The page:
The dramatic eleventh-hour resignation by Professor Hugh Possingham, Australia’s most recognised scientist, has stripped away any pretence of scientific credibility and exposed Mike Baird’s land clearing legislation for what it is: a cash grab by big business and developers.
The primary objections of Professor Possingham are that the government is proposing self-assessable codes that will result in broad-scale land clearing, thus degrading soil, water and biodiversity, and that the ‘no net loss’ standard against which clearing should be measured has not made the draft legislation.
Read More “New Land Clearing Laws Have No Scientific Credibility: Renowned Professor Resigns”
The rampant clearing that is threatened is eerily reminiscent of that which occurred in Queensland under Campbell Newman’s disastrous reign—a mess that the incumbent Labor government still hasn’t been able to clean up.
Added to the increasing intensity of native forest logging and loss of habitat for urban development, the pending wave of land clearing will push koalas to the brink in NSW says the National Parks Association of NSW (NPA).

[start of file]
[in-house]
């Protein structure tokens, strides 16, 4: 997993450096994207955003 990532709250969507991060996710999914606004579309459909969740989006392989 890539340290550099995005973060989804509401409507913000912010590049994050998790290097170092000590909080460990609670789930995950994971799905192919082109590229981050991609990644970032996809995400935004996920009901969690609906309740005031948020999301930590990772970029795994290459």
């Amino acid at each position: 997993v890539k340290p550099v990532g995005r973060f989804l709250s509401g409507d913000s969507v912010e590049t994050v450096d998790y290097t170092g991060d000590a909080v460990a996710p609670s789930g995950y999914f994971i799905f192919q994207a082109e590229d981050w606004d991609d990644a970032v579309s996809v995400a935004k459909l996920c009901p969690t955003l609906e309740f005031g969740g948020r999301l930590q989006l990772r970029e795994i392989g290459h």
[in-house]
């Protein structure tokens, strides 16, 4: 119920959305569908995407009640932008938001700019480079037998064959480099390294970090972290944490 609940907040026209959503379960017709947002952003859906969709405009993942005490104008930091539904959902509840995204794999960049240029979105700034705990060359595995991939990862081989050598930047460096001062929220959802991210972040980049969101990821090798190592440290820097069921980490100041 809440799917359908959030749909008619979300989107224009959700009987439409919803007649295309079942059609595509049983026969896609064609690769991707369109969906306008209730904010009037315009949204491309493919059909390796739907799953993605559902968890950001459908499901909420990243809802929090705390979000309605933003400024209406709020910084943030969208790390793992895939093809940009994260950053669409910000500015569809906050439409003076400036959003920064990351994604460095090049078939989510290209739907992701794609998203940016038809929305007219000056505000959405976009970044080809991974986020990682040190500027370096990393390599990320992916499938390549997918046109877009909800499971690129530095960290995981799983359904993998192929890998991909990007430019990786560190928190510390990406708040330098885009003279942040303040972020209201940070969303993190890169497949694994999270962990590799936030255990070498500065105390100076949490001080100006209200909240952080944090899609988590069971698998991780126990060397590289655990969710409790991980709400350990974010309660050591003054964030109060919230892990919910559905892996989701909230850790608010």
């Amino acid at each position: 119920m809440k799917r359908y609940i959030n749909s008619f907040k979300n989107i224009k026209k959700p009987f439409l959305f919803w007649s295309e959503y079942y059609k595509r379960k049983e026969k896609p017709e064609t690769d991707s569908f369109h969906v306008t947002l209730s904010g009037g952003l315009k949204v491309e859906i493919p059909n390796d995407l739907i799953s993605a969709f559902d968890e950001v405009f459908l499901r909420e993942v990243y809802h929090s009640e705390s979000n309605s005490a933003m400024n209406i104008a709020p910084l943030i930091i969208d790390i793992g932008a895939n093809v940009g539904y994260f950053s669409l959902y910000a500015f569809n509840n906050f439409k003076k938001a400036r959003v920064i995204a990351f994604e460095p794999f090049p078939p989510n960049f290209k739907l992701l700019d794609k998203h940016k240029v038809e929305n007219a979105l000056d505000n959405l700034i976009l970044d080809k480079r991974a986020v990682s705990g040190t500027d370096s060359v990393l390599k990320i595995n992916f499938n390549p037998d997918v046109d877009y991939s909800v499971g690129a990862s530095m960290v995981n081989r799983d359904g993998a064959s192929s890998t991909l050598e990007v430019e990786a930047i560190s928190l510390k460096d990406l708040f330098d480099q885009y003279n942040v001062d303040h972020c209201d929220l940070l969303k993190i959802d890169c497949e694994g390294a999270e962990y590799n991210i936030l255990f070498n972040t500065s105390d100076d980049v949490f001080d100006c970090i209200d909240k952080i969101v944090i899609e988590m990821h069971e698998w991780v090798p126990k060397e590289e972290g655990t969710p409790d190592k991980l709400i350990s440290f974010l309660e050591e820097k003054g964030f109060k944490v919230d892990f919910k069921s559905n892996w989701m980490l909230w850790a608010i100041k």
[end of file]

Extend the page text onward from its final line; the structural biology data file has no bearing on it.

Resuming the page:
Read More “National Party emerges as a key threatening process to Mike Baird and koalas”
This is a sobering piece on the impacts of invasive species – particularly mammals – on extinction rates.
How can we stop this? One way is to restore populations of top order predators to control the smaller ones and promote coexistence.
In Australia this would mean dingoes or Tassie devils. Thoughts?
New figures released today by the NSW Office of Environment and Heritage (OEH) shows the expansion of the National Park estate has almost ground to a halt since the Coalition came to power in 2011.
According to the NSW Report on Native Vegetation 2013-141 the average annual rate of National Park additions under the Coalition to 2013-14 is just 9,753ha—a 95% reduction on the previous six-year average of 173,965ha.2
Read More “Creation of new National Parks falls 95% under Coalition”
Large numbers of the Wild Horse, a farm-animal escapee, are severely impacting the water catchment wetlands of the Australian Alps, including right across Kosciuszko National Park. In 2014, 35% of the Alps wetlands had been damaged. These high mountain wetlands are the very heart of the headwater catchment sources for our mightiest rivers, the Murray, Murrumbidgee and the Snowy and regrettably they are also a preferred grazing area for these heavy stock animals. Numbers of Wild Horses have grown from about 2000 to more than 6000 in just 11 years and they are causing great damage to the catchments. The NSW Government, in response to these threats has launched, in May 2016, a draft Wild Horse Management Plan for consultation … a plan, amongst other things, to protect the water catchments.
Read More “A plan to protect Kosciuszko’s water catchments”